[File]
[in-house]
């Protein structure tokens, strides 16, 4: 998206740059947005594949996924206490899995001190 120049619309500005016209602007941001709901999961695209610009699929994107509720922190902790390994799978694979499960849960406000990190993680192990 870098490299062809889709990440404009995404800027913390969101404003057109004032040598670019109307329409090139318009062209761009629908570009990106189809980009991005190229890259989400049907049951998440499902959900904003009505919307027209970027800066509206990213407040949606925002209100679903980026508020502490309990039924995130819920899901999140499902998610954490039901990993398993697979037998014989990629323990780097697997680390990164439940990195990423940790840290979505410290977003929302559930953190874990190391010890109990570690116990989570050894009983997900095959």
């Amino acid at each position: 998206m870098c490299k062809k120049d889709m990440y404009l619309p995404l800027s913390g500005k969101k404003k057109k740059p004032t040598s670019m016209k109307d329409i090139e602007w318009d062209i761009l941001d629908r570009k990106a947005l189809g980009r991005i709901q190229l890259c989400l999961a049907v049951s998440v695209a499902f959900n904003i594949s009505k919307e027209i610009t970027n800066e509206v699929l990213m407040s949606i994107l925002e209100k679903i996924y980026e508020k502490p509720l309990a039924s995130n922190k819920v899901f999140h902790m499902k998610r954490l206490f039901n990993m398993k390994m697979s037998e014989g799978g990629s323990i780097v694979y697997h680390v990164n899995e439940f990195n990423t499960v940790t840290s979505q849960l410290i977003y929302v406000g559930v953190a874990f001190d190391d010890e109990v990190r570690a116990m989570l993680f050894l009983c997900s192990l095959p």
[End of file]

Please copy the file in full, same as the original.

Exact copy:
[in-house]
């Protein structure tokens, strides 16, 4: 998206740059947005594949996924206490899995001190 120049619309500005016209602007941001709901999961695209610009699929994107509720922190902790390994799978694979499960849960406000990190993680192990 870098490299062809889709990440404009995404800027913390969101404003057109004032040598670019109307329409090139318009062209761009629908570009990106189809980009991005190229890259989400049907049951998440499902959900904003009505919307027209970027800066509206990213407040949606925002209100679903980026508020502490309990039924995130819920899901999140499902998610954490039901990993398993697979037998014989990629323990780097697997680390990164439940990195990423940790840290979505410290977003929302559930953190874990190391010890109990570690116990989570050894009983997900095959």
């Amino acid at each position: 998206m870098c490299k062809k120049d889709m990440y404009l619309p995404l800027s913390g500005k969101k404003k057109k740059p004032t040598s670019m016209k109307d329409i090139e602007w318009d062209i761009l941001d629908r570009k990106a947005l189809g980009r991005i709901q190229l890259c989400l999961a049907v049951s998440v695209a499902f959900n904003i594949s009505k919307e027209i610009t970027n800066e509206v699929l990213m407040s949606i994107l925002e209100k679903i996924y980026e508020k502490p509720l309990a039924s995130n922190k819920v899901f999140h902790m499902k998610r954490l206490f039901n990993m398993k390994m697979s037998e014989g799978g990629s323990i780097v694979y697997h680390v990164n899995e439940f990195n990423t499960v940790t840290s979505q849960l410290i977003y929302v406000g559930v953190a874990f001190d190391d010890e109990v990190r570690a116990m989570l993680f050894l009983c997900s192990l095959p």